Codes and Standards Instrumentation

Limits of frequency ratio for thermowells

Why have been limits imposed on the frequency ratio for thermowells?

In 1995, an accident caused due to breaking thermowells in Monju Nuclear Plant reactor, led to very serious damages to the surrounding facilities. Thermowells located on a line carrying liquid sodium coolant were subjected to intense vibration and eventually broken. As a result 3 tons of sodium coolant leaked out of the pipes. When contacted with the air, the liquid sodium spontaneously reacted with oxygen and moisture in the air, filling the room with sodium fumes and producing temperature of several hundred degrees Celsius. Intense heat generated damaged several steel structures in the room. The investigations after the accident pointed towards the thermowell damage being the root cause and this accident led to the development of Performance Test Codes (PTC) 19.3 (2010) to be followed by the thermowell manufacturers. These codes impose maximum limitations on the vibration frequencies for the thermowells.

ASME PTC 19.3 TW-2010 is divided into dynamic and static calculation results. For gaseous media, the previous limit frequency, r max = 0.8, from PTC 19.3-1974, is still valid. For liquid media, in many applications, the newly-introduced limit frequency of r max = 0.4, applicable for the inline resonance. The evaluation of the dynamic results is made using the damping factor NSC. For gaseous media, a characteristic value is NSC > 2.5; fluids typically have an NSC < 2.5.

Whether frequency ratio r < 0.8, can also be used as an evaluation limit with liquid process media, is determined through a consideration of the permissible stresses in the thermowell material with respect to the actual stresses at resonance. In addition, an evaluation of the strength of thermowell material with respect to flexural fatigue stress in area of thermowell clamping is carried out. The results of static analysis as per ASME PTC 19.3 TW-2010 are generated from the maximum permissible process pressure (dependent upon the process temperature and the geometry of the thermowell) and the bending stress in the area of thermowell root. Bending stresses are caused by the incident flow on the thermowell, and is dependent on the shielded length of the flange adapter.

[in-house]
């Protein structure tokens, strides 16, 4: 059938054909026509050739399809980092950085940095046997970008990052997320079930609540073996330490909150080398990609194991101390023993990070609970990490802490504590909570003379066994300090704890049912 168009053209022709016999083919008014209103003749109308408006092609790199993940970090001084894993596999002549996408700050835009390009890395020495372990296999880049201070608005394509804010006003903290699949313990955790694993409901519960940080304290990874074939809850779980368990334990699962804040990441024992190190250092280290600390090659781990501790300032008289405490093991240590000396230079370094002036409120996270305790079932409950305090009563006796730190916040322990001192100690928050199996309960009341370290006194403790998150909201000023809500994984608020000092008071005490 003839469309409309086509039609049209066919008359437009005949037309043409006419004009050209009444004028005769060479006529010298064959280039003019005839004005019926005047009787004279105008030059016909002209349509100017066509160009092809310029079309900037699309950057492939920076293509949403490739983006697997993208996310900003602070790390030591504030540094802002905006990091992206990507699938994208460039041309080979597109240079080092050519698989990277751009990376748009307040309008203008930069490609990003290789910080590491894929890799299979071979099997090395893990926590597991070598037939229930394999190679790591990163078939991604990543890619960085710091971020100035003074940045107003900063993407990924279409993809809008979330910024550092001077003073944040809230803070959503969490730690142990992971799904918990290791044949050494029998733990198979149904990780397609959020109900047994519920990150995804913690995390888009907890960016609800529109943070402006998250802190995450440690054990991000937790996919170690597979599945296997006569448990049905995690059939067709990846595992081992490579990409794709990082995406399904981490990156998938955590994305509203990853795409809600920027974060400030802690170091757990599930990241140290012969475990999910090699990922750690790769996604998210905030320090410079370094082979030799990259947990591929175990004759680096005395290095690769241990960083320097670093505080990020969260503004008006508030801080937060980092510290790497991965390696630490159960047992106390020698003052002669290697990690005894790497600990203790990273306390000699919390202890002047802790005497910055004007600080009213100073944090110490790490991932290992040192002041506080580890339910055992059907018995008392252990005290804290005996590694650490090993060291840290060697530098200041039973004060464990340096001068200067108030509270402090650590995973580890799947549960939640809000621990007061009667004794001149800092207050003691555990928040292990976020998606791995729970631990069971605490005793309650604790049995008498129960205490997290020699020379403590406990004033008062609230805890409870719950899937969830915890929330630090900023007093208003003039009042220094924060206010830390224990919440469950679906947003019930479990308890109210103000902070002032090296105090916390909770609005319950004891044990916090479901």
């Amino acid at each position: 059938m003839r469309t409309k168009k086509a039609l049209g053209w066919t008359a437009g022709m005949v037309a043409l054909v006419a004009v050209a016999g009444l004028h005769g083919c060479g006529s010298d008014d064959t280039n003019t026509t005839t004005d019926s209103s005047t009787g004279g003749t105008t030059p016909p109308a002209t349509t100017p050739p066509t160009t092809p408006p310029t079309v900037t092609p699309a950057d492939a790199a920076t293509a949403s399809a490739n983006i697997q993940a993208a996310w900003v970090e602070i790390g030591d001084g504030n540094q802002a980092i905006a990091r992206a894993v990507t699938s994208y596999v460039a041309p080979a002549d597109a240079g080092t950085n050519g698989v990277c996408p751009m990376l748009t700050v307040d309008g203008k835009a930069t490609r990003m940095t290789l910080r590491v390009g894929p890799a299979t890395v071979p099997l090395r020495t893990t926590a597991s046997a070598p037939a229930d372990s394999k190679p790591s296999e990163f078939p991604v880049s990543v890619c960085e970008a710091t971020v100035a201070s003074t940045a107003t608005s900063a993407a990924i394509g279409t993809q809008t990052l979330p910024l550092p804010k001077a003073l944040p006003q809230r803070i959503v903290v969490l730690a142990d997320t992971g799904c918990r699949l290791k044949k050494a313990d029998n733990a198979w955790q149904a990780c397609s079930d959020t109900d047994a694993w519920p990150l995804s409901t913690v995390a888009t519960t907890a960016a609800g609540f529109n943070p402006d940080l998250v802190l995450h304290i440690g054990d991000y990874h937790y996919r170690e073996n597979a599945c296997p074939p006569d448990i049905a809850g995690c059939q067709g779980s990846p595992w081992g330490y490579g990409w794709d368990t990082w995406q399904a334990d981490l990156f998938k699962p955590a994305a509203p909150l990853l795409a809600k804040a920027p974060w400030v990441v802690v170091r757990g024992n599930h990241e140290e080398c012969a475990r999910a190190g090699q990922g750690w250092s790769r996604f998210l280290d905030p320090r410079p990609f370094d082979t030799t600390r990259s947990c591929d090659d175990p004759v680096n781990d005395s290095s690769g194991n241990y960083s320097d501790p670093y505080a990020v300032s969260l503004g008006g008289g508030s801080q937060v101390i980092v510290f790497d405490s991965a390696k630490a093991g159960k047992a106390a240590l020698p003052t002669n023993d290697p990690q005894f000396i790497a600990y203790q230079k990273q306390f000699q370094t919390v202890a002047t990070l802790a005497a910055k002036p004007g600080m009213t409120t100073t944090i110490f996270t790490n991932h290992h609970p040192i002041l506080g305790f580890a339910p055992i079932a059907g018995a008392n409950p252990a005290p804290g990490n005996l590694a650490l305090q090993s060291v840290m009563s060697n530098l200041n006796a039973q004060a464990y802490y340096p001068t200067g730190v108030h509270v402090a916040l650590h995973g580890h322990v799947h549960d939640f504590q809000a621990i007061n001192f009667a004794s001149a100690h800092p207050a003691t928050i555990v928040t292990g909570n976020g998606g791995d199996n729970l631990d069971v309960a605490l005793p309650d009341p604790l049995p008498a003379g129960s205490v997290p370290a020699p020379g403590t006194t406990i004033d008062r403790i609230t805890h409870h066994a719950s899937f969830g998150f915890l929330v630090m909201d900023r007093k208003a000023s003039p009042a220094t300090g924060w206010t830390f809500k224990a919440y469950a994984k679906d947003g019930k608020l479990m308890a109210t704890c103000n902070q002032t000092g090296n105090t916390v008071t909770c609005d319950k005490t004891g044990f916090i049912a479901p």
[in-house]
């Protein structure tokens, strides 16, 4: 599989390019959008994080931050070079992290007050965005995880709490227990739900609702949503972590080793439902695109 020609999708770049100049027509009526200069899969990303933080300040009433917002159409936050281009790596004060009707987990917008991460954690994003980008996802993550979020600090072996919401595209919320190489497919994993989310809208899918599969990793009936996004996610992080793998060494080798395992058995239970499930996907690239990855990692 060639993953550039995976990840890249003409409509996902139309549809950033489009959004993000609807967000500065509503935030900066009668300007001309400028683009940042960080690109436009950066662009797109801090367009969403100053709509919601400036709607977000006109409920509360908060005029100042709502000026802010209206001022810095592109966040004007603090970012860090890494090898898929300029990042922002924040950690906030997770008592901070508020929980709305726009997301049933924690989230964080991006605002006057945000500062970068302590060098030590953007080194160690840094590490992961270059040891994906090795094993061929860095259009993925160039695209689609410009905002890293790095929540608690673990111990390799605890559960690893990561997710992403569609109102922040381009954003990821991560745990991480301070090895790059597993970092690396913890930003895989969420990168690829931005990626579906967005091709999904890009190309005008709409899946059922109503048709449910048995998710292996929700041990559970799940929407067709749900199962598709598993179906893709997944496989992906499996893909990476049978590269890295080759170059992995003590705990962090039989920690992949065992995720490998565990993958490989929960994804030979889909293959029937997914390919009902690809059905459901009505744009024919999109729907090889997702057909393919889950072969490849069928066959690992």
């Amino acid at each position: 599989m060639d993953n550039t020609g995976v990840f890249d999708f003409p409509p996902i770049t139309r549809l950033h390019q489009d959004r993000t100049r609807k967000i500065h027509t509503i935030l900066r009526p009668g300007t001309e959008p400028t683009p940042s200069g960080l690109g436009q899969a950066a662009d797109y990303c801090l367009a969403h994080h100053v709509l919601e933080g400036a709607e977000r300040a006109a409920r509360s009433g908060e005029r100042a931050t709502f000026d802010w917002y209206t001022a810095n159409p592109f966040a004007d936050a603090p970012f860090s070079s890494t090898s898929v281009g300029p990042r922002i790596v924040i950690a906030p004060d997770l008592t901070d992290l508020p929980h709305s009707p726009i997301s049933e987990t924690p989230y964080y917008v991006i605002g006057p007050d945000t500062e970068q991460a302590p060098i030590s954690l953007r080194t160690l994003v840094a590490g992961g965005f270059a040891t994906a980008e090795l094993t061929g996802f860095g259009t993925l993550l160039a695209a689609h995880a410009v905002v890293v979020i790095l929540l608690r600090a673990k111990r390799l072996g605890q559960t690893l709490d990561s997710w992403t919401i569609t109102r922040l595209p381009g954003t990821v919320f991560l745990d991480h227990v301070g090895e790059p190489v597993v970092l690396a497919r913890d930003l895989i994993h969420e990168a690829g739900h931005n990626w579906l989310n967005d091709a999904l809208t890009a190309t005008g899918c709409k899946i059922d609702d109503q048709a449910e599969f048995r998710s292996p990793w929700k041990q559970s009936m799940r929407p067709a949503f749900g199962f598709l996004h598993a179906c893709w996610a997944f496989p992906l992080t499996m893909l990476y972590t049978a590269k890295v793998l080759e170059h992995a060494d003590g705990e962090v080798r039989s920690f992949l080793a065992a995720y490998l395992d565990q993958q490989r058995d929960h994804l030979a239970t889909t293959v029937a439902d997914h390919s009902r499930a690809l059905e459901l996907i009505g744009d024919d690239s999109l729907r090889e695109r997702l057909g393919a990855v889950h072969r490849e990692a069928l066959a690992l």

For fabricated thermowells, the calculation method per Dittrich/Klotter must be used because this construction is not covered by ASME PTC 19.3 TW-2010.The approach is based on calculating the stresses occurring under load. These are compared with allowable stresses for the thermowell and safety factors.

Remedies using structural changes, when r max (permissible), is exceeded

By exceeding the maximum permissible limit frequency, r max, for the "In-line"- or main resonance, following structural changes should be made:

a) Shortening of insertion length

This is the most effective method (and the recommended method from ASME PTC 19.3 TW-2010) for improvement of frequency ratio r.

b) Increasing the tip diameter

By the enlargement of the tip diameter, natural frequency fs is reduced, as well as the frequency ratio r is optimized.

c) Support through an anchor

Support of the thermowell through an anchor is generally not recommended by ASME PTC 19.3 TW-2010, and lies outside the scope of the ASME code. On customer request, an anchor can be used, in line with precise customer specifications and the process side thermowell components below the anchor connection will be designed in accordance with the design and calculation criteria of ASME PTC 19.3 TW-2010, without, however, falling within the scope of ASME PTC 19.3 TW-2010. The operator is responsible for the rigid support of the anchor in the adapter, which may mean that a reworking of the adapter is needed.


Sign up for free if you are not a member already.